"The Birthmark" by Hawthorne is a short fiction that warns readers to take a second thought towards pursuing physical perfection. Throughout the story, Hawthorne uses a great deal of symbolism. These symbols in Hawthorne's "Birthmark" not only foreshadow the outcome of the story but also reinforce the theme significantly. The birthmark in the story is a tiny, hand-shaped imperfection on Georgiana's cheek. This tiny mark on Georgiana's cheek may seem to be charming by others. However, to her husband, Aylmer, the birthmark is far from charming. In fact, it is perceived as a "crimson hand"(329) that lures him into destruction. By trying to manipulate Georgiana's natural beauty with science, Aylmer acts as a devil and brings Georgiana to the end of her destiny. The fact that, altering nature with any non-natural forces is destructive is represented throughout the story with the symbolism of the birthmark, Aylmer, and Georgiana.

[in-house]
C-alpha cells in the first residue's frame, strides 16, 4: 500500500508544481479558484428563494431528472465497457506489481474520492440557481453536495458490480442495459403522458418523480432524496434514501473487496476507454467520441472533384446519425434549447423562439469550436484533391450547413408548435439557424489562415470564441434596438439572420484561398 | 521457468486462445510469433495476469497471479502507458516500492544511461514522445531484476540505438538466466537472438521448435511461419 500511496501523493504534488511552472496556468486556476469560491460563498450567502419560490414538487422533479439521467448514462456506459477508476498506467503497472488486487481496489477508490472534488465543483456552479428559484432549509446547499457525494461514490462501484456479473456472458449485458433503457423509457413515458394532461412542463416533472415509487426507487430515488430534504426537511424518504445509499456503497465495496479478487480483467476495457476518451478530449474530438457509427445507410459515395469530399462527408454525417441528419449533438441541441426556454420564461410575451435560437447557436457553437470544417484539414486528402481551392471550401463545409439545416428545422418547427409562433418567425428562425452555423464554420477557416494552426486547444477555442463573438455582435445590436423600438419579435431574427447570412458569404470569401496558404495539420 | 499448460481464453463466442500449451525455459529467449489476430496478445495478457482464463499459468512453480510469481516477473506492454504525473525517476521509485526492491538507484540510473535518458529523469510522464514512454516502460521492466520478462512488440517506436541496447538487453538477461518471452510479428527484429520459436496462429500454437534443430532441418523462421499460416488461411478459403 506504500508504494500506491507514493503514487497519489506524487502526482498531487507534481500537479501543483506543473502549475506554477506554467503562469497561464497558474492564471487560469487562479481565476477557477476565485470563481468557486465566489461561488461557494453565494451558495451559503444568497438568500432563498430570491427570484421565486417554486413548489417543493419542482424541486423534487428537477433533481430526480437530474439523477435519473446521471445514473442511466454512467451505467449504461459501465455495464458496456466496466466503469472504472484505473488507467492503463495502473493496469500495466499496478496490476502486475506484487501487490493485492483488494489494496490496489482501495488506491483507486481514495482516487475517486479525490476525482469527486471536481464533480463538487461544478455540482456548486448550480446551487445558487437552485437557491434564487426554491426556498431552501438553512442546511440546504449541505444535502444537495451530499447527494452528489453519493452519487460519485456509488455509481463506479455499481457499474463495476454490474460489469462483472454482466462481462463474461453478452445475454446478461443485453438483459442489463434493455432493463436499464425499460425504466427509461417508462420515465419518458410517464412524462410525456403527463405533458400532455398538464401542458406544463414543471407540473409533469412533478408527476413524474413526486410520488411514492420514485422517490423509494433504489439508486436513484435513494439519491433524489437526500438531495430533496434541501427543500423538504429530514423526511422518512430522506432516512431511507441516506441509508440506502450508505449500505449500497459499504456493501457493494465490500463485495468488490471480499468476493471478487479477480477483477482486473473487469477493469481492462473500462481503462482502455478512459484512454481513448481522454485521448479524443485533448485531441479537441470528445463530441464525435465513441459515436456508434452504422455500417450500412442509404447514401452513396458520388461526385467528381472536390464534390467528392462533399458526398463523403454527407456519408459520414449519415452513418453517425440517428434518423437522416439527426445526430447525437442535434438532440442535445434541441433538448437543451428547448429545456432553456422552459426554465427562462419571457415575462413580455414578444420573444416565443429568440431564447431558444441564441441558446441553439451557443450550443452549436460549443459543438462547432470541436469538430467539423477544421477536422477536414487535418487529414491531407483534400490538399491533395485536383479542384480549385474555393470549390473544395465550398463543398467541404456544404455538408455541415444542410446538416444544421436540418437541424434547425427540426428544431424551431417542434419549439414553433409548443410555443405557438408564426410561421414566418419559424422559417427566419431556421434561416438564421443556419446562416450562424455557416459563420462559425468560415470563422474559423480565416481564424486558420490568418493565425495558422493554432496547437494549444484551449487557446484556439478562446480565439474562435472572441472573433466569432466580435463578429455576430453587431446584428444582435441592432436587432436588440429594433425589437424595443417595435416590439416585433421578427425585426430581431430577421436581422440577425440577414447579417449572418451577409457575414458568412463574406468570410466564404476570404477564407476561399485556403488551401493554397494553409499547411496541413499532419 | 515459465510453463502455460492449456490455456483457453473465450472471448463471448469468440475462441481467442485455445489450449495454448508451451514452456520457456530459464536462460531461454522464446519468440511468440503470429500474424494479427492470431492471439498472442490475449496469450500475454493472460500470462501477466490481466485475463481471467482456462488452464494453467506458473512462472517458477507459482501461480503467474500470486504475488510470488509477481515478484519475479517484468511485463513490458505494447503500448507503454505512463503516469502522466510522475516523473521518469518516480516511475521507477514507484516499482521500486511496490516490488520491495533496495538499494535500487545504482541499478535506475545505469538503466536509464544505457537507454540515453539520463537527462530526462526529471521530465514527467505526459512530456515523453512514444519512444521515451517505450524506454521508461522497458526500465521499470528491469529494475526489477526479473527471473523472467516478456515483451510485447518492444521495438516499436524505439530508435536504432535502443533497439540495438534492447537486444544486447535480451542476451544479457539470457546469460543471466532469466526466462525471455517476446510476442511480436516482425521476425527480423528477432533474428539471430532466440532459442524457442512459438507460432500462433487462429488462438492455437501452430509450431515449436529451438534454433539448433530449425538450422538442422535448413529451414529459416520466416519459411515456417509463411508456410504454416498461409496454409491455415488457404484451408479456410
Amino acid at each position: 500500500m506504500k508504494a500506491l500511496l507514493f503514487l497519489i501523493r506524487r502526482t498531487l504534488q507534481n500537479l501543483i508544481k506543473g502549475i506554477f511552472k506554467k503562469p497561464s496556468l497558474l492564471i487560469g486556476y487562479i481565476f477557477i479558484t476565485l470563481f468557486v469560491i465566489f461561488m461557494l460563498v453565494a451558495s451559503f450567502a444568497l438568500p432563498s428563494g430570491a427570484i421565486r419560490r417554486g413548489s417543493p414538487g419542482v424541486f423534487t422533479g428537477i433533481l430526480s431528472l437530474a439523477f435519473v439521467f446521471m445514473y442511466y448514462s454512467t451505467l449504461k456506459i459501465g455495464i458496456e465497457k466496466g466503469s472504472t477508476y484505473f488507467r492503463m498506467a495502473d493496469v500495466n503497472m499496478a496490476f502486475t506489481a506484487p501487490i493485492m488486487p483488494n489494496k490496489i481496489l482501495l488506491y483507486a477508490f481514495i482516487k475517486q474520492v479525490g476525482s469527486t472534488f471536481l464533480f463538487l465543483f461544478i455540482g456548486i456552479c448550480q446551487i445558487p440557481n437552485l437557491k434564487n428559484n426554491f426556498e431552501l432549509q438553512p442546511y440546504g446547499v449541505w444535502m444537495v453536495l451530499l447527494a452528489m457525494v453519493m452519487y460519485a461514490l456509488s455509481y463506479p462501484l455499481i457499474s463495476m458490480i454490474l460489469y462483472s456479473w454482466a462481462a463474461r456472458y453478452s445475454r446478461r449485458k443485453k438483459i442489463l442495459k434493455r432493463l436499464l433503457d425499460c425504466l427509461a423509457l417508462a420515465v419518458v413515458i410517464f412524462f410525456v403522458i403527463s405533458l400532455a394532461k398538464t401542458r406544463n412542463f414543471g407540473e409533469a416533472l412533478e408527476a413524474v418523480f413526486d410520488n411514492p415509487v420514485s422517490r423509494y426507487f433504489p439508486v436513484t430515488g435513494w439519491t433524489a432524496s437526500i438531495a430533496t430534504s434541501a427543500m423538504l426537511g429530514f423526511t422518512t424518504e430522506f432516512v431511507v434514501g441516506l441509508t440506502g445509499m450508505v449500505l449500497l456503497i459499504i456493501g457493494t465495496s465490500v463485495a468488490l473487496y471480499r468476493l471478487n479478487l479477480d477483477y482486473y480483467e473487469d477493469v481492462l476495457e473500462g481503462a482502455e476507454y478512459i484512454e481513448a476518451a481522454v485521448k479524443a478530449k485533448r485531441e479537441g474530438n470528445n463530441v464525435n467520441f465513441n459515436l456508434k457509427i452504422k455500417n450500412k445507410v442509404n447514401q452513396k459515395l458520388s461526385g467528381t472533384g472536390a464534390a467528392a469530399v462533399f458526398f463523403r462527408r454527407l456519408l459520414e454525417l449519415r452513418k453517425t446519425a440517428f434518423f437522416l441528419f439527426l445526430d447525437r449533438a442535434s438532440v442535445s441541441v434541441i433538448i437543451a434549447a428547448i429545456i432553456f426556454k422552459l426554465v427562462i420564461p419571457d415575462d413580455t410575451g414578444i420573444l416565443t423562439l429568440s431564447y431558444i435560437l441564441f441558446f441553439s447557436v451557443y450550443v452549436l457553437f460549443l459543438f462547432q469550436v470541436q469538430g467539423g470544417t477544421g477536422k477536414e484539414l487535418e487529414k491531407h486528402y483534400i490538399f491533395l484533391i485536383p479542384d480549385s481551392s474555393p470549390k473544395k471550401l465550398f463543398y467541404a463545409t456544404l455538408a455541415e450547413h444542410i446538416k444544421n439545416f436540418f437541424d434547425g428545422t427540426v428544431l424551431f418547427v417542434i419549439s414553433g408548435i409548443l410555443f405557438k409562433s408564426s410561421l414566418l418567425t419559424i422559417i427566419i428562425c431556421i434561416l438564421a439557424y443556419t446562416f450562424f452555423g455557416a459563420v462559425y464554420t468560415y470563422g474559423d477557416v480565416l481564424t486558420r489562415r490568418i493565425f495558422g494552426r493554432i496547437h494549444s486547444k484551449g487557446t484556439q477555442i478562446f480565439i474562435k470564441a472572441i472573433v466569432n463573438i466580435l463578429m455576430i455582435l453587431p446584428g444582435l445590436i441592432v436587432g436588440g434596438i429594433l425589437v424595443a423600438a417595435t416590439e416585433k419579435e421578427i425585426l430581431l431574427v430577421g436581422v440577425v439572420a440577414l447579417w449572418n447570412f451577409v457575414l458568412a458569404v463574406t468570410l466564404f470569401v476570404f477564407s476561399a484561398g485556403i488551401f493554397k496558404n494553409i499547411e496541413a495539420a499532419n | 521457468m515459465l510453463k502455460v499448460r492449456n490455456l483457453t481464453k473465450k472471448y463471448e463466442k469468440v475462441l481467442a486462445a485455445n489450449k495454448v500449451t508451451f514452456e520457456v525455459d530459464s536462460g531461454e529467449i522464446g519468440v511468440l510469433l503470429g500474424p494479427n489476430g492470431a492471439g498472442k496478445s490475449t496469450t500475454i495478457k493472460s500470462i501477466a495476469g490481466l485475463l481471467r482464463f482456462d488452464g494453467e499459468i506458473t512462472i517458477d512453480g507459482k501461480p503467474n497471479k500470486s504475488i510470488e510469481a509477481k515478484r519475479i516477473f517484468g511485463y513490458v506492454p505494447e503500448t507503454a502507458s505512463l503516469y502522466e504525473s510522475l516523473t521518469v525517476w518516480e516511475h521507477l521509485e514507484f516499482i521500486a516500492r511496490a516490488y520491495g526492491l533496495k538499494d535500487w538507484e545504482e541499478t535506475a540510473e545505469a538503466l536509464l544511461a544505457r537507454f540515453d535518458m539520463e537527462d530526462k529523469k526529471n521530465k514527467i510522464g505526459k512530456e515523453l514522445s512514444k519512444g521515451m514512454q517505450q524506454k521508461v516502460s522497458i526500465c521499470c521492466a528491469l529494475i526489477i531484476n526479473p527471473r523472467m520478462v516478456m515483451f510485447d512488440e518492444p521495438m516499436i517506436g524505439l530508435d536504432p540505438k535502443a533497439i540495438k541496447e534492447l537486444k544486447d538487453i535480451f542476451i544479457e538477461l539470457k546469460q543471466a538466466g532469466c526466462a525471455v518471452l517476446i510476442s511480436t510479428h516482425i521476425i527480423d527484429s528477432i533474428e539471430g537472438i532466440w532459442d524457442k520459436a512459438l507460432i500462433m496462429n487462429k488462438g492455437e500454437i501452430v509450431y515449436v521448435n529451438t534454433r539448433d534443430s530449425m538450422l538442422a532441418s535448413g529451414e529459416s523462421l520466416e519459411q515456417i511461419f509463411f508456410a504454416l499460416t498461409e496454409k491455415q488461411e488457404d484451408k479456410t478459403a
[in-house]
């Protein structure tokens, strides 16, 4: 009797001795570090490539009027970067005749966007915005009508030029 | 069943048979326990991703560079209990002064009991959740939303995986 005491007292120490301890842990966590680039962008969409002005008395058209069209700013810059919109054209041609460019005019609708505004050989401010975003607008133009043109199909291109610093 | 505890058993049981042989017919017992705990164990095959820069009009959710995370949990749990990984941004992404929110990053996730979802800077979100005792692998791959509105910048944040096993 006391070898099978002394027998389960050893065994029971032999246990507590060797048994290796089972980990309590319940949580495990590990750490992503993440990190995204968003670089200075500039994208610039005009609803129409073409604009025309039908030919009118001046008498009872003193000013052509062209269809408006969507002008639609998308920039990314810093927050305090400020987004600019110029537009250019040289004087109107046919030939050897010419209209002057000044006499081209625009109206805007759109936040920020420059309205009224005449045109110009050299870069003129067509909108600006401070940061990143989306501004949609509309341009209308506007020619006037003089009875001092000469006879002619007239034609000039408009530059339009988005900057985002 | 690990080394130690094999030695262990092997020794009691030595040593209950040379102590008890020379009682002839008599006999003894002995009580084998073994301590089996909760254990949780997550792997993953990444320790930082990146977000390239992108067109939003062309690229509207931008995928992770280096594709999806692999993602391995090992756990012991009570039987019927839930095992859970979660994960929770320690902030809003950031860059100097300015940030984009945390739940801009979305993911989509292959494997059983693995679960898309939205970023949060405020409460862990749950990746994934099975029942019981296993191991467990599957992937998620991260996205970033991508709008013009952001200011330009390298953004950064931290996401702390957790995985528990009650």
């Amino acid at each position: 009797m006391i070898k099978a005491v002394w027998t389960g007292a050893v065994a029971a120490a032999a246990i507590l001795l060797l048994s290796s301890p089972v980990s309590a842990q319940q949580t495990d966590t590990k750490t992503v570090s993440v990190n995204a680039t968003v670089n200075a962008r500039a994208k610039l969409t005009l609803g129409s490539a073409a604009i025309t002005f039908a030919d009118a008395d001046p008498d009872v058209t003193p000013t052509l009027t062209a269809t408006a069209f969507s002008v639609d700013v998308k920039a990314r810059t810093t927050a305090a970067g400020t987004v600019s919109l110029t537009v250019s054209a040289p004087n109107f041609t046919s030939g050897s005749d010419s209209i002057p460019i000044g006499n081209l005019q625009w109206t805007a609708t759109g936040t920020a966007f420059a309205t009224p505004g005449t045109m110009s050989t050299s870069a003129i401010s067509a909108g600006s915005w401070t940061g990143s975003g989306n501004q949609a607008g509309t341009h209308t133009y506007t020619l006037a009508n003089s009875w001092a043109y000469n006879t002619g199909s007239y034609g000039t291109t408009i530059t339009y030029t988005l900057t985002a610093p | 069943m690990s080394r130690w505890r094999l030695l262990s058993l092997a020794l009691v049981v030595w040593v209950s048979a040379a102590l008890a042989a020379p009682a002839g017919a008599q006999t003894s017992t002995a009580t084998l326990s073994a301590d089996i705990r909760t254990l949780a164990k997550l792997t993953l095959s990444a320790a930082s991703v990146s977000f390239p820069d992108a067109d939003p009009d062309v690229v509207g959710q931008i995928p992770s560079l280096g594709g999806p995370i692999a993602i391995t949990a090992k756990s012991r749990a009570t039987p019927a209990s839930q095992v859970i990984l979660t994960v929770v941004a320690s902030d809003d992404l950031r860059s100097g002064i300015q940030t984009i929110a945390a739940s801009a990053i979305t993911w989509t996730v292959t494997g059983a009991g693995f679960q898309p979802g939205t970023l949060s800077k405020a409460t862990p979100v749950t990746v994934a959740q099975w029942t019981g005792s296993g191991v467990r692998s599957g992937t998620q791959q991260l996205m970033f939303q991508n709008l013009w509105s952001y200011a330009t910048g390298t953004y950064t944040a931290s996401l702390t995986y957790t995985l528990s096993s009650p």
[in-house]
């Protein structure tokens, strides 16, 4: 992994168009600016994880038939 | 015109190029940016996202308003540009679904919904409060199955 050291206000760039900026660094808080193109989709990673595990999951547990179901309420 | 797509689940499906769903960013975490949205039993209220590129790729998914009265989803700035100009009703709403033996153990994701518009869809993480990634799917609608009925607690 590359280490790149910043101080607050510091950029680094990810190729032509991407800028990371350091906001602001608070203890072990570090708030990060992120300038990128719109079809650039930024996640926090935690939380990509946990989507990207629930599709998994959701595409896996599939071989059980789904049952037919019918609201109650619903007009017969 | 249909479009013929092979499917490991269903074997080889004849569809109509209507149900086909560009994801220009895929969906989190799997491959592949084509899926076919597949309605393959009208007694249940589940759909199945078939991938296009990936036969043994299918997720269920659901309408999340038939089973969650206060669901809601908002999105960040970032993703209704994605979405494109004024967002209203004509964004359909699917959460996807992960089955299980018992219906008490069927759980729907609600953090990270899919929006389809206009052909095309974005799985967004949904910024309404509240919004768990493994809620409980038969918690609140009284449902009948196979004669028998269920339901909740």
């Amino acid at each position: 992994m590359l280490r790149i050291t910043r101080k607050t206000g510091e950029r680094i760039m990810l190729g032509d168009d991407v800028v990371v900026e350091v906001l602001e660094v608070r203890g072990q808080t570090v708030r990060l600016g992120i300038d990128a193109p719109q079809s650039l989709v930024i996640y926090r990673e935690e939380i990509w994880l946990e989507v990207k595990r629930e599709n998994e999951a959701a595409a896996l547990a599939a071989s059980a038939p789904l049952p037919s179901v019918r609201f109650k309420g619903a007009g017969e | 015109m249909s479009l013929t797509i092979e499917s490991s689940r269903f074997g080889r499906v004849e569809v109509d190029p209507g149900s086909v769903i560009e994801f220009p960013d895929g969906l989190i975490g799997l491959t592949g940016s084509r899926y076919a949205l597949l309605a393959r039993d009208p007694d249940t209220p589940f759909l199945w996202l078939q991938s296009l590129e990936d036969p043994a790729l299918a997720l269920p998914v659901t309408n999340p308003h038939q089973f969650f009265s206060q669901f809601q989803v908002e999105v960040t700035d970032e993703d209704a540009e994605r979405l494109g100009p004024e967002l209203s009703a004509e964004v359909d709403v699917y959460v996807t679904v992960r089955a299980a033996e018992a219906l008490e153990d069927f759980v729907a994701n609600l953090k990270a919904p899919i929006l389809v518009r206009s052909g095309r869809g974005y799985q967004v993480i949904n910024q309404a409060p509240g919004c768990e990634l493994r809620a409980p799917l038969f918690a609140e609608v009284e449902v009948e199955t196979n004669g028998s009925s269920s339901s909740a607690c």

Among all the symbols in the story, the birthmark is the most essential one. The reason it is so significant is not that it is on the protagonist's cheek, nor that the title of the story is called "The Birthmark" but because the entire story is revolving around this tiny imperfection. According to the story, it is known by many people that the birthmark on Georgiana's cheek is marked by some fairy's hand at her birth hour to make her imperfect, thus mortal (329). The only thing holding Georgiana from becoming perfect is the birthmark. Therefore, the birthmark in the story can represent any physical defect of mankind. In reality, many people may perceive imperfections on people's face to be a unique or charming characteristic. However, in the story, Georgiana's birthmark is perceived as a flaw by Aylmer. Since the first time Aylmer discovered Georgiana's birthmark, it has seemed to "grow more and more intolerable [to him]"(330). Aylmer's fanaticism foreshadows that he will do what it takes to remove Georgiana's birthmark. By manipulating and...
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